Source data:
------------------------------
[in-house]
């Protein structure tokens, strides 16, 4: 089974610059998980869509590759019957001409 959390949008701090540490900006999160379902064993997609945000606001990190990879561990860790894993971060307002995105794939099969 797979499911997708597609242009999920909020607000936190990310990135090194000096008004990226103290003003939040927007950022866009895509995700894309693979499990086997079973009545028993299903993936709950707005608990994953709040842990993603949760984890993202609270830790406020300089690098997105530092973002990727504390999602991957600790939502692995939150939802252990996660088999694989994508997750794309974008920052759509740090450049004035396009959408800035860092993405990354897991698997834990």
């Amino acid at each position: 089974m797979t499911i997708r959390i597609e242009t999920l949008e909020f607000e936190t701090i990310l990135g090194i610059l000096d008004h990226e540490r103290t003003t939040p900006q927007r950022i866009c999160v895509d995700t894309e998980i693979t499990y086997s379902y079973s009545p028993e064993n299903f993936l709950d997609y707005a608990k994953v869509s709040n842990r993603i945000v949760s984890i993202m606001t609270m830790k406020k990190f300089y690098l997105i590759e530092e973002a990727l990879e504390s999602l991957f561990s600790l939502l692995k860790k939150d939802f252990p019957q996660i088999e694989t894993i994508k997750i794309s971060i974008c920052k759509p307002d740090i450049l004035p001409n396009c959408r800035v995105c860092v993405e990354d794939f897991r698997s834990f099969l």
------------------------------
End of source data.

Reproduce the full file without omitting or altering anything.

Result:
[in-house]
């Protein structure tokens, strides 16, 4: 089974610059998980869509590759019957001409 959390949008701090540490900006999160379902064993997609945000606001990190990879561990860790894993971060307002995105794939099969 797979499911997708597609242009999920909020607000936190990310990135090194000096008004990226103290003003939040927007950022866009895509995700894309693979499990086997079973009545028993299903993936709950707005608990994953709040842990993603949760984890993202609270830790406020300089690098997105530092973002990727504390999602991957600790939502692995939150939802252990996660088999694989994508997750794309974008920052759509740090450049004035396009959408800035860092993405990354897991698997834990």
């Amino acid at each position: 089974m797979t499911i997708r959390i597609e242009t999920l949008e909020f607000e936190t701090i990310l990135g090194i610059l000096d008004h990226e540490r103290t003003t939040p900006q927007r950022i866009c999160v895509d995700t894309e998980i693979t499990y086997s379902y079973s009545p028993e064993n299903f993936l709950d997609y707005a608990k994953v869509s709040n842990r993603i945000v949760s984890i993202m606001t609270m830790k406020k990190f300089y690098l997105i590759e530092e973002a990727l990879e504390s999602l991957f561990s600790l939502l692995k860790k939150d939802f252990p019957q996660i088999e694989t894993i994508k997750i794309s971060i974008c920052k759509p307002d740090i450049l004035p001409n396009c959408r800035v995105c860092v993405e990354d794939f897991r698997s834990f099969l």